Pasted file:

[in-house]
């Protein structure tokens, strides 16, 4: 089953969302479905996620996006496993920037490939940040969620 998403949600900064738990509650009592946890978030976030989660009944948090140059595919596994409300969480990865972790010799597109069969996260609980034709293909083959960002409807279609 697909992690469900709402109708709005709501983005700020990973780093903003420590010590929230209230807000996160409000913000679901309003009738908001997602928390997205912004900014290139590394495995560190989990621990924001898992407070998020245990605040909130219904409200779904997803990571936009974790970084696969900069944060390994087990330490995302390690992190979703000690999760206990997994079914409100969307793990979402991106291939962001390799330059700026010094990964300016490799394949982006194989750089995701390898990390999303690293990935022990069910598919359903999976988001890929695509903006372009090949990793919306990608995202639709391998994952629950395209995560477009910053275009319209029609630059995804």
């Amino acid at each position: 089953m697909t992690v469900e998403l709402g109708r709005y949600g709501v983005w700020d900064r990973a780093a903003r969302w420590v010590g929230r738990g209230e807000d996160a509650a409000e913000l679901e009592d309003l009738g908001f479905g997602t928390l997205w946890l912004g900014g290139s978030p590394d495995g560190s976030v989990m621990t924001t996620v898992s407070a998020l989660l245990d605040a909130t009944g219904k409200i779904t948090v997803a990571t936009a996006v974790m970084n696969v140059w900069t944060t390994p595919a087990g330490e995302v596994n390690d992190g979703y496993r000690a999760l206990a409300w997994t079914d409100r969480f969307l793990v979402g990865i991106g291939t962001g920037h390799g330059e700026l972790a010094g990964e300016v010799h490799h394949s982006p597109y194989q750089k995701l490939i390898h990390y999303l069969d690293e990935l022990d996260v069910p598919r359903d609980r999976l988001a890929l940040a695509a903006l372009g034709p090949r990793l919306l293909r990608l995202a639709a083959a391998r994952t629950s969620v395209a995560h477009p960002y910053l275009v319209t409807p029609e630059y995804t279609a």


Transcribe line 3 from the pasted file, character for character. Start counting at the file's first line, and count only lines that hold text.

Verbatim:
């Amino acid at each position: 089953m697909t992690v469900e998403l709402g109708r709005y949600g709501v983005w700020d900064r990973a780093a903003r969302w420590v010590g929230r738990g209230e807000d996160a509650a409000e913000l679901e009592d309003l009738g908001f479905g997602t928390l997205w946890l912004g900014g290139s978030p590394d495995g560190s976030v989990m621990t924001t996620v898992s407070a998020l989660l245990d605040a909130t009944g219904k409200i779904t948090v997803a990571t936009a996006v974790m970084n696969v140059w900069t944060t390994p595919a087990g330490e995302v596994n390690d992190g979703y496993r000690a999760l206990a409300w997994t079914d409100r969480f969307l793990v979402g990865i991106g291939t962001g920037h390799g330059e700026l972790a010094g990964e300016v010799h490799h394949s982006p597109y194989q750089k995701l490939i390898h990390y999303l069969d690293e990935l022990d996260v069910p598919r359903d609980r999976l988001a890929l940040a695509a903006l372009g034709p090949r990793l919306l293909r990608l995202a639709a083959a391998r994952t629950s969620v395209a995560h477009p960002y910053l275009v319209t409807p029609e630059y995804t279609a």